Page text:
A team of leading UK Space companies have joined forces with British ESA Astronaut Tim Peake to offer students the chance to devise and code their own app or experiment to run on a Raspberry Pi which will be taken to the International Space Station as part of Tim’s mission.
Mission X – Train Like an Astronaut
Mission X: Train Like an Astronaut is an international educational challenge focusing on fitness and nutrition as we encourage students to “train like an astronaut.”
Blog detailing the UK Space Agency’s education activities and news about how to get involved with astronaut Tim Peake’s forthcoming mission.
NASA is all over social media, with accounts for different NASA centres, missions, staff and departments there’s something for everyone. Click the link above for a very handy guide to all their accounts.
Lots of social media in lots of languages.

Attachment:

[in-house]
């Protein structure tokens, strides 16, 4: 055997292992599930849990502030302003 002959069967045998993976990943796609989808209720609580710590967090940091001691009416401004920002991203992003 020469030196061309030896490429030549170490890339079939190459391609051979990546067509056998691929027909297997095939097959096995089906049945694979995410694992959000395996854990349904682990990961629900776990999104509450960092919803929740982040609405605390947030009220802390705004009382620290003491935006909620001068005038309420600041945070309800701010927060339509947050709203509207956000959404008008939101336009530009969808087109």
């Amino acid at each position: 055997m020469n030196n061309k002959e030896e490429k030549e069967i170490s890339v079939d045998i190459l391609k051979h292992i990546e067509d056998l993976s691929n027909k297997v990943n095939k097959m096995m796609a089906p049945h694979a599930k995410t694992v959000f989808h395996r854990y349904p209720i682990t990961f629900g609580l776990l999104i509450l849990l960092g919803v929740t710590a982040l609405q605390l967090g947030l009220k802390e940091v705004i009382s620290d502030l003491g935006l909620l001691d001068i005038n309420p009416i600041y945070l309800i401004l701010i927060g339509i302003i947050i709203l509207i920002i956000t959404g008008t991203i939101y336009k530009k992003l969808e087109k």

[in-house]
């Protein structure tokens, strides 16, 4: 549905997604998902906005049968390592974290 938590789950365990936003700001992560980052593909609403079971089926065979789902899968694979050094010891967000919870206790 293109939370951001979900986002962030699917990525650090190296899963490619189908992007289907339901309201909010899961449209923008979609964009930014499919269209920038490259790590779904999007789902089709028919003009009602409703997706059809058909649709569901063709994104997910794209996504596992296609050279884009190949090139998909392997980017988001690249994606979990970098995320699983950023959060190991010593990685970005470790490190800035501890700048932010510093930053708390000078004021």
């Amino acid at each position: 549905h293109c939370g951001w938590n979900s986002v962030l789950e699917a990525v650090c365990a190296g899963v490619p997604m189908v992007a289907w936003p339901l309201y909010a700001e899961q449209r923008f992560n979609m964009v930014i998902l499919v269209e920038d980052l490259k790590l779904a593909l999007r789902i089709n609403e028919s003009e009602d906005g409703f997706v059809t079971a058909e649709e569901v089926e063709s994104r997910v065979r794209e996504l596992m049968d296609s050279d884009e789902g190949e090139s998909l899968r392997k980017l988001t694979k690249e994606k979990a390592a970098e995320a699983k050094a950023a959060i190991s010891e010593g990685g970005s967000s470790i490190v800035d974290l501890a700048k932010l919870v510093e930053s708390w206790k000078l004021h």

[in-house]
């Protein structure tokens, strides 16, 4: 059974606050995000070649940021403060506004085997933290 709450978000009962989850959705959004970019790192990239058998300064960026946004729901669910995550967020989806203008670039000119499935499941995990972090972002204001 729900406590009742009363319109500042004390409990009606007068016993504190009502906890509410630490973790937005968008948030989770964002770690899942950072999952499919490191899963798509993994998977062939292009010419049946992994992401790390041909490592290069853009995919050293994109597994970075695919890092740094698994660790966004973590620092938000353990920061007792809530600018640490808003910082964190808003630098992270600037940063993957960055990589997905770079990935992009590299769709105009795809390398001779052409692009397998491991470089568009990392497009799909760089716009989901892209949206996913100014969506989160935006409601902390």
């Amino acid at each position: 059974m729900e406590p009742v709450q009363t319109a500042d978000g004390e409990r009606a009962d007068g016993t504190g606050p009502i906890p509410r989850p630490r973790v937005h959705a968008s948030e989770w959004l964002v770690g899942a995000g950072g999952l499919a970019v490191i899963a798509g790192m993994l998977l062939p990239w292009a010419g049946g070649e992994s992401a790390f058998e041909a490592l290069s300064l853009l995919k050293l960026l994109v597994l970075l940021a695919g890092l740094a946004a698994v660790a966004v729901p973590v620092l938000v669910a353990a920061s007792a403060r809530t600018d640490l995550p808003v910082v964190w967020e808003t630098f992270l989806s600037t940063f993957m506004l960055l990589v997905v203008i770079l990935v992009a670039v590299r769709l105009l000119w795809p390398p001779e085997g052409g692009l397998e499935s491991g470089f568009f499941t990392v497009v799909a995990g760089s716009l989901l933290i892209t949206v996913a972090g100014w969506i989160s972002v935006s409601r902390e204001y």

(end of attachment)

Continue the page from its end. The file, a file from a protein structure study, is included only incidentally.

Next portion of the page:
The UK Space Agency, Japanese Space Agency and many others are also active on Twitter. You can find a astronauts and cosmonauts on Twitter, Facebook, Flickr, Instagram and more. Companies, scientists, agencies and enthusiasts share news, debate and come together to celebrate big news (like Philae waking up). Social media is a great tool for learning and connecting with new people. If you’re on Twitter, you might also enjoy the SpaceTweep Society.
There are all sorts of apps available for mobiles and tablets to help you keep up to date with missions, use augmented reality to identify constellations, or even remind you when to look up to see the International Space Station overhead. Here are a few from NASA and ESA(for iOS and Android) to whet your appetite.
The Science Museum was founded in 1857 and is world renowned for its historic collections, awe-inspiring galleries and inspirational exhibitions. September 18th 2015 sees them open a special temporary exhibition on Cosmonauts.